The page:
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Title: Geophysical investigations for modelling of earthquake ground shaking in the Maltese islands
Authors: Farrugia, Daniela (2017)
Keywords: Shear waves
Earthquakes -- Malta
Earthquake hazard analysis -- Malta
Clay soils -- Malta
Issue Date: 2017
Citation: Farrugia, D. (2017). Geophysical investigations for modelling of earthquake ground shaking in the Maltese islands (Doctoral dissertation).
Abstract: The Maltese islands have suffered damage from earthquakes in the historical past. Over the last few decades, the building density has increased dramatically, with building heights of more than five storeys becoming increasingly common. The urban development has even spilled out on to geologically more vulnerable areas. To date, no building codes are officially in force in the Maltese islands, and the National Annex for the EC8 guidelines is still in the process of being drafted. This study investigates the ground response of the islands to potential earthquake shaking, in particular on those areas characterised by a layer of clays and marls (up to 75m thick in places) embedded in the stratigraphy. The velocity inversion introduced by this layer makes the average shear-wave velocity in the uppermost 30 m (VS30), not always suitable for seismic microzonation purposes. Such a layer may still produce amplification effects, however would not contribute to the numerical mean of shearwave velocity (VS) in the upper 30 m. For this purpose, and for investigating possible local site effects over the islands, the first investigation was the establishment of shear-wave velocity profiles with a focus on areas characterised by a buried layer of clay. This was carried out through the inversion of surface wave dispersion data, using multi-station Extended Spatial Auto-Correlation (ESAC) together with single-station Horizontal-to-Vertical Spectral Ratio (H/V). Geophone arrays were set up in an L-shaped configuration at 27 sites and the effective Rayleigh wave dispersion curves extracted. At all sites characterised by the buried clay layer, the dispersion curve exhibited a normal dispersive trend at low frequencies, followed by an inverse dispersive trend at high frequencies. This lithological sequence also gave rise to a clear H/V peak that was observed consistently at all such sites in a narrow frequency range between 1 and 2 Hz. From the joint inversion procedure, the VS in the Blue Clay was found to vary between 350 and 580 m s−1, generally depending on the overburden thickness. A considerable variation in the VS within the Upper Coralline Limestone was also observed; related to the geological variety of regional facies within this formation, ranging from highly fractured (VS = 550 m s−1) to very competent (VS = 1100 m s−1). The spectral response to earthquake shaking of a surface sedimentary layer package with a measured VS profile was modelled through the equivalent linear programme SHAKE2000. The input earthquake time series was obtained from an appropriate selection of real seismograms, conformant with the local seismic hazard. Maps of amplification factors and 5% damped elastic response spectra confirm that the clay, even when buried under a hard outcropping layer can still produce significant amplifications at frequencies which are of engineering interest. As expected, sites where the clay outcrops, or lies at shallow depth below the surface, are particularly vulnerable. The amplification potential of the clay layer was also demonstrated directly through the Standard Spectral Ratio (SSR) method using a bedrock reference site.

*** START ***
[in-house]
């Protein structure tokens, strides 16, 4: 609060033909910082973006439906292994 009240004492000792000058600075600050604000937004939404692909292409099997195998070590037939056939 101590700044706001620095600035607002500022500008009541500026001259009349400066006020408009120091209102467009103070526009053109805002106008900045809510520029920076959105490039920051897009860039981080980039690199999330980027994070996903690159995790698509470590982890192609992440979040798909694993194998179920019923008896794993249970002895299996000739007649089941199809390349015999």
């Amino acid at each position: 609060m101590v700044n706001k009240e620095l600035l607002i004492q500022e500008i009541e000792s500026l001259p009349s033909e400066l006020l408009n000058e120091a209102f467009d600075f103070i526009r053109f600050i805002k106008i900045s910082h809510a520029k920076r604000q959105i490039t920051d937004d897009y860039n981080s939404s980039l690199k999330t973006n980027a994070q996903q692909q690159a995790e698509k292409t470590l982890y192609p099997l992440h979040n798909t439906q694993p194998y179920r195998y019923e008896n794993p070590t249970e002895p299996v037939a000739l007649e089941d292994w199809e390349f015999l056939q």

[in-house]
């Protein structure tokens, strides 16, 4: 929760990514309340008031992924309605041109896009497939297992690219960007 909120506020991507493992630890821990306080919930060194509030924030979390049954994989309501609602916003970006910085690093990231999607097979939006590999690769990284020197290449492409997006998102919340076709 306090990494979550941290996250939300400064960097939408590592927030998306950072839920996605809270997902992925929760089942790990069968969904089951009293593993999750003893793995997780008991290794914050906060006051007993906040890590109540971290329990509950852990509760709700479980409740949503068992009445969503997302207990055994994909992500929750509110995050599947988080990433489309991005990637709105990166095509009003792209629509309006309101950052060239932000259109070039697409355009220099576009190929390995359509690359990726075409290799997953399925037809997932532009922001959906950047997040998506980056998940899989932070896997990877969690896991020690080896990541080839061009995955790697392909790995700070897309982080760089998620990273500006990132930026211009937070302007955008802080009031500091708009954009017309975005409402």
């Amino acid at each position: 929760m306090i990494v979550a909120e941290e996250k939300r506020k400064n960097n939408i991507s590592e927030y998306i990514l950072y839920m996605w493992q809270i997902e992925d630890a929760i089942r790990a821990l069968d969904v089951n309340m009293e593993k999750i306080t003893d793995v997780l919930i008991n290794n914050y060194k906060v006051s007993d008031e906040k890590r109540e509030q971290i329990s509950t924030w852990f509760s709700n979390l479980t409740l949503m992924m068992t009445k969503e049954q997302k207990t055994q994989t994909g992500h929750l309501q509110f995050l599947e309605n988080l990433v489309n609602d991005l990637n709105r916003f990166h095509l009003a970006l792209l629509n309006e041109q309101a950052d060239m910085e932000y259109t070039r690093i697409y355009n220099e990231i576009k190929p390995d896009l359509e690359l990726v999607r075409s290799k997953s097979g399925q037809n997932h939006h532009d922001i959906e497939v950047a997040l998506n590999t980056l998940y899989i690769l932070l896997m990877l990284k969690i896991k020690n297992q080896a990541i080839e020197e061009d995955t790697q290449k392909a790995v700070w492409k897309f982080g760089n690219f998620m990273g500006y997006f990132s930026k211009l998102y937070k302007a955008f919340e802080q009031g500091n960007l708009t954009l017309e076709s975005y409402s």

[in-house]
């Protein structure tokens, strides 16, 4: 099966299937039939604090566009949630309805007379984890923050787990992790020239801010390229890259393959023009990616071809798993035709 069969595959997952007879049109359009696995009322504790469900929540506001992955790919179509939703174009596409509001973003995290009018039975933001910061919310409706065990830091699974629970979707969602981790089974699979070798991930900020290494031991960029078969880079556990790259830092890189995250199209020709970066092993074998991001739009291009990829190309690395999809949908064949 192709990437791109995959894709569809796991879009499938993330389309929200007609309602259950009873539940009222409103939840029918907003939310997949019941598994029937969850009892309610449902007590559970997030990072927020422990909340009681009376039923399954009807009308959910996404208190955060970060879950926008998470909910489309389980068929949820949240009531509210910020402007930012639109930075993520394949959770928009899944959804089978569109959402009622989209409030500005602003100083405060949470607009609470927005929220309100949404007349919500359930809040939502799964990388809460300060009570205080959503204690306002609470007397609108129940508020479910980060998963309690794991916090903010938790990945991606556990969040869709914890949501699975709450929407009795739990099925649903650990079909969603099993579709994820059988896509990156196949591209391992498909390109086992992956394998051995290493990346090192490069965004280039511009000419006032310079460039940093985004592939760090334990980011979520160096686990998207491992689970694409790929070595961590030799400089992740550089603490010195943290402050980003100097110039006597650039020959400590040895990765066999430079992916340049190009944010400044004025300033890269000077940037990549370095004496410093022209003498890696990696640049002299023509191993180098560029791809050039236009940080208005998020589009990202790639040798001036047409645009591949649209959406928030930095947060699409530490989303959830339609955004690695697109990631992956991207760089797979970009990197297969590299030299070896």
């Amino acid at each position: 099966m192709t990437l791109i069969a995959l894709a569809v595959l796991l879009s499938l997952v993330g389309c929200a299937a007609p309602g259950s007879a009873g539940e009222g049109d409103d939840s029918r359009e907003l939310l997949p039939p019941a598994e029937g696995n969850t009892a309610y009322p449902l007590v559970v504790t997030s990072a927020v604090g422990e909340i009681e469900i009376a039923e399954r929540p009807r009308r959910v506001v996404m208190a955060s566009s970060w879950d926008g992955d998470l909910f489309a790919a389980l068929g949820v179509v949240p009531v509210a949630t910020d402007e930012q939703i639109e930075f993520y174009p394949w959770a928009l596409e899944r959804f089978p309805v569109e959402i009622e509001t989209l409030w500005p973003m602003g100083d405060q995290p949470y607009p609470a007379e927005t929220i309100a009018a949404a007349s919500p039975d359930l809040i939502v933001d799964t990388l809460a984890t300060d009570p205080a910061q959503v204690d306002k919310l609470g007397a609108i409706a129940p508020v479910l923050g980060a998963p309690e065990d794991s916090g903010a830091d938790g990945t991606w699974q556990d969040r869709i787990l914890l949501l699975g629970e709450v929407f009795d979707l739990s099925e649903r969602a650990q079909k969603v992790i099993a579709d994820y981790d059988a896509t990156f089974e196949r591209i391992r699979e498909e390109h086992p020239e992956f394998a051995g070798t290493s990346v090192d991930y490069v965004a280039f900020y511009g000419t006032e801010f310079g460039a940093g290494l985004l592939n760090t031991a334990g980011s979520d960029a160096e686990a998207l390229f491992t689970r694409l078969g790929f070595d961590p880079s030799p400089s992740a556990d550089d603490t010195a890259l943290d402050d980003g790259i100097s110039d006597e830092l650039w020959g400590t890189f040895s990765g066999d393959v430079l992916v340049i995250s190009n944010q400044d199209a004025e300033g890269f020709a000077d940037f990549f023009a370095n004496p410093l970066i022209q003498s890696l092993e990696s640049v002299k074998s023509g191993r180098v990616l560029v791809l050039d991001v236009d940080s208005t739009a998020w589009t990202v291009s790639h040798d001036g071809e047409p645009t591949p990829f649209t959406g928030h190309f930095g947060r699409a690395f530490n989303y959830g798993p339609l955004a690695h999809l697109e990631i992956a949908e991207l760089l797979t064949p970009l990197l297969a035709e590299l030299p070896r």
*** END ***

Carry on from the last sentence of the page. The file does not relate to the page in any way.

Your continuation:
Description: PH.D.
Appears in Collections:Dissertations - FacSci - 2017
Dissertations - FacSciGeo - 2017

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